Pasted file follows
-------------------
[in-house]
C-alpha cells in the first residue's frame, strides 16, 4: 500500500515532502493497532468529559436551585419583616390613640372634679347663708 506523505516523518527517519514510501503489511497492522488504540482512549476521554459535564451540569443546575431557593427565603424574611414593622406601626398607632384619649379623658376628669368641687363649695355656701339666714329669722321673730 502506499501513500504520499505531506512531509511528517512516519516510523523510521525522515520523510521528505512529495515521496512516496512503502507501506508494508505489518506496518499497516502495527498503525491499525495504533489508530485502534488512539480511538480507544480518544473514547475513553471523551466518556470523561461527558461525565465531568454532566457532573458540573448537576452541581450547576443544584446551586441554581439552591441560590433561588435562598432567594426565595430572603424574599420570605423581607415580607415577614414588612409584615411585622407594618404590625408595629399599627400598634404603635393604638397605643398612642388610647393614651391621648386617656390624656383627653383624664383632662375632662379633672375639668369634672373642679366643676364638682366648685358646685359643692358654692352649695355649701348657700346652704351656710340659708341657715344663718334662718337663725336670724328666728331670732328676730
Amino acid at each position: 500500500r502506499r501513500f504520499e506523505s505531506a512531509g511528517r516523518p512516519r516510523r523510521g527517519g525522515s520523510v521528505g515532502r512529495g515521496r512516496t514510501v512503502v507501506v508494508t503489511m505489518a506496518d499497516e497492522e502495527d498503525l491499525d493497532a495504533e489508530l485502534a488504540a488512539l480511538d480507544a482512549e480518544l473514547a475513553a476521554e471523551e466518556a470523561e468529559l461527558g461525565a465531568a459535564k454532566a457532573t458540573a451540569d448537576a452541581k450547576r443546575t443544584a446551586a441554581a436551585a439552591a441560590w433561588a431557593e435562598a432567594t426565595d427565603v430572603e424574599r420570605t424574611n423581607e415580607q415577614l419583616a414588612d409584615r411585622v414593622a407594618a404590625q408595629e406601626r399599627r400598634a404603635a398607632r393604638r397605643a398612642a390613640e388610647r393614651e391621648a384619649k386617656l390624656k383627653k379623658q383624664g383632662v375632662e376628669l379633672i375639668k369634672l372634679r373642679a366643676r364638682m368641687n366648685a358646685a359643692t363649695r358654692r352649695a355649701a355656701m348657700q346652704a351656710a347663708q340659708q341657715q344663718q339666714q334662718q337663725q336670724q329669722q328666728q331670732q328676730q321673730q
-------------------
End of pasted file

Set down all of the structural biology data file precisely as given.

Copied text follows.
[in-house]
C-alpha cells in the first residue's frame, strides 16, 4: 500500500515532502493497532468529559436551585419583616390613640372634679347663708 506523505516523518527517519514510501503489511497492522488504540482512549476521554459535564451540569443546575431557593427565603424574611414593622406601626398607632384619649379623658376628669368641687363649695355656701339666714329669722321673730 502506499501513500504520499505531506512531509511528517512516519516510523523510521525522515520523510521528505512529495515521496512516496512503502507501506508494508505489518506496518499497516502495527498503525491499525495504533489508530485502534488512539480511538480507544480518544473514547475513553471523551466518556470523561461527558461525565465531568454532566457532573458540573448537576452541581450547576443544584446551586441554581439552591441560590433561588435562598432567594426565595430572603424574599420570605423581607415580607415577614414588612409584615411585622407594618404590625408595629399599627400598634404603635393604638397605643398612642388610647393614651391621648386617656390624656383627653383624664383632662375632662379633672375639668369634672373642679366643676364638682366648685358646685359643692358654692352649695355649701348657700346652704351656710340659708341657715344663718334662718337663725336670724328666728331670732328676730
Amino acid at each position: 500500500r502506499r501513500f504520499e506523505s505531506a512531509g511528517r516523518p512516519r516510523r523510521g527517519g525522515s520523510v521528505g515532502r512529495g515521496r512516496t514510501v512503502v507501506v508494508t503489511m505489518a506496518d499497516e497492522e502495527d498503525l491499525d493497532a495504533e489508530l485502534a488504540a488512539l480511538d480507544a482512549e480518544l473514547a475513553a476521554e471523551e466518556a470523561e468529559l461527558g461525565a465531568a459535564k454532566a457532573t458540573a451540569d448537576a452541581k450547576r443546575t443544584a446551586a441554581a436551585a439552591a441560590w433561588a431557593e435562598a432567594t426565595d427565603v430572603e424574599r420570605t424574611n423581607e415580607q415577614l419583616a414588612d409584615r411585622v414593622a407594618a404590625q408595629e406601626r399599627r400598634a404603635a398607632r393604638r397605643a398612642a390613640e388610647r393614651e391621648a384619649k386617656l390624656k383627653k379623658q383624664g383632662v375632662e376628669l379633672i375639668k369634672l372634679r373642679a366643676r364638682m368641687n366648685a358646685a359643692t363649695r358654692r352649695a355649701a355656701m348657700q346652704a351656710a347663708q340659708q341657715q344663718q339666714q334662718q337663725q336670724q329669722q328666728q331670732q328676730q321673730q